Monday, 26 October 2015

When Fairytales Collide: 2015 World Series Preview

The 111th World Series will begin tomorrow night in Kansas City, as is seemingly the norm in our post-modern baseball age. Twelve months ago, the hometown Royals played host to the mighty San Francisco Giants at Kauffman Stadium, authenticating a new era in our beloved game. Those upstart Royals were excitable, fresh-faced and raw, a radical by-product of fiscal equality in the Major Leagues. They eventually lost to a sagacious foe in seven attritional games, but, a year on, Kansas City seems wiser and hungrier for the experience. Now, the Royals enter their second straight Fall Classic not as sweetheart underdogs, but as slight favourites over the New York Mets, who have inherited the Cinderella role from their Series opponents.

The greatest show on turf. Image credit: Sporting News.
In 2014, Kansas City enjoyed the affection of the baseball-watching world. Their presence in the postseason was novel and refreshing. Their brand of baseball was alive and enthralling. They were fun. Yet, this season, much of that goodwill has eroded, to the point where neutral fans are likely to root against the Royals this time round. Many observers fell out of love with Kansas City as they brawled and sneered their way to another American League pennant, and many believe the innocent swagger of '14 has transformed into an arrogant strut this year.

Accordingly, the Mets will be the darlings of a nation over the next week. There has always been something inherently lovable about New York's “other team,” but those feelings are likely to intensify as the Amazins' participate in their first World Series since 2000.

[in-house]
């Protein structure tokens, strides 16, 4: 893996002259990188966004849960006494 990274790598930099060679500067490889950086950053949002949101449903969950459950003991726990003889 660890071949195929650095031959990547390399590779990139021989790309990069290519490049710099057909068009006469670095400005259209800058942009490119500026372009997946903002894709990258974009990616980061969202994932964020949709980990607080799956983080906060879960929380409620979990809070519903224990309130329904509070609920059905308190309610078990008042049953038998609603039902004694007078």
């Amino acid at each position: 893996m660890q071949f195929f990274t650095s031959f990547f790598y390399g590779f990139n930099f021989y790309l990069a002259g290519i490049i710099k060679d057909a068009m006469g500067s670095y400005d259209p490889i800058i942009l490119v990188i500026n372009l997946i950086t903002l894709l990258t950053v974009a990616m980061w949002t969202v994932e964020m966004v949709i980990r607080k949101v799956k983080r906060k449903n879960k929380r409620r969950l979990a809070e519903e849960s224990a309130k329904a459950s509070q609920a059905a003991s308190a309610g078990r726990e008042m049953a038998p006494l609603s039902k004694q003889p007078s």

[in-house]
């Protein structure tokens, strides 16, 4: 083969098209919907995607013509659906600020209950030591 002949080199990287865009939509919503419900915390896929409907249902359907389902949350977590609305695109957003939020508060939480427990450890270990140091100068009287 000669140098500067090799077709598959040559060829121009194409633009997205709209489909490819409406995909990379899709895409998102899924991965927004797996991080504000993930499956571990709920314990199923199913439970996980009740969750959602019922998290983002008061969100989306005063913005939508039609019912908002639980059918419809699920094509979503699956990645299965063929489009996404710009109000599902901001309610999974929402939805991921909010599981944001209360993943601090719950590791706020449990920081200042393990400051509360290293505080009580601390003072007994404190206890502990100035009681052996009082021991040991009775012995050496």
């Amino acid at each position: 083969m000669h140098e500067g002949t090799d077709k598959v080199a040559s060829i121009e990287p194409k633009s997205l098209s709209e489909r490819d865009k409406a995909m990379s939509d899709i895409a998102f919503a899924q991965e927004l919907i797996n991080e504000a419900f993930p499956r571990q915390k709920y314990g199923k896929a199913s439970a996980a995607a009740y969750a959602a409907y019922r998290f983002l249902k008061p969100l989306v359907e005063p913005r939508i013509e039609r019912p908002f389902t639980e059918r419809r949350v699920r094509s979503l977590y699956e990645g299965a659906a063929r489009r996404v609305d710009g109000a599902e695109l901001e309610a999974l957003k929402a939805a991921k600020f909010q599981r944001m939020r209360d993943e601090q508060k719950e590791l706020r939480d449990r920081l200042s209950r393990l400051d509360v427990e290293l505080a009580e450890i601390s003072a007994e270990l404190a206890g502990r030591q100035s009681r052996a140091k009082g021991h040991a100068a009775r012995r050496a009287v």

In many ways, the Mets are similar in composition and character to the 2014 Royals. Terry Collins' team is young, precociously talented and set for a long run of sustainable success. Whether 2015 will be the first jewel in a potential dynasty remains to be seen, but this fascinating team bringing energy to Citi Field should make for an irresistible Series.

So, aside from the banner storylines, what are the actual keys to success on the field in this Fall Classic? Well, if this age of parity has taught us anything, it's that baseball is perhaps more unpredictable now than at any stage in history. From one day to the next, one pitch to the next, we're unable to predict the outcome of Major League Baseball games with anything approaching certainty. Thus, attempting to preview the World Series can be a perilous task these days, but let's give it a whirl.

First Pitch Boiling Point
The most important aspect of this Series, and therefore the most crucial in trying to predict an outcome, may be the Royals' offensive proficiency early in the count, and how the Mets combat that. New York has a superlative rotation of mesmeric young pitchers. Matt Harvey, Jacob deGrom, Noah Syndergaard and Steven Matz have ice in their veins and fire in their arms, but, on paper, their collective approach would appear to play right into Kansas City's wheelhouse.

The Moneyball enlightenment placed extreme emphasis on working the count deep and seeing as many pitches as possible to draw walks and wear down opposing starters. However, in our advanced age of specialised bullpens, with more relievers throwing 95-mph or harder than ever before, the incentive for knocking an opposing starter out of the game has been significantly diminished. This year, the Royals have eschewed the old approach of patience in favour of more aggression early in the count, when pitchers are often at their most hittable.

During the regular season, Kansas City ranked 29th of the 30 Major League teams in pitches-seen-per-plate-appearance, while their walk rate was the lowest in all of baseball. However, the Royals ranked 3rd in team batting average, 7th in runs scored, and were the hardest team to strikeout in either league. This speaks to an ultra-aggressive approach early in the count, which, coupled with a tremendous ability to put the ball in play, has fuelled the Royals' success.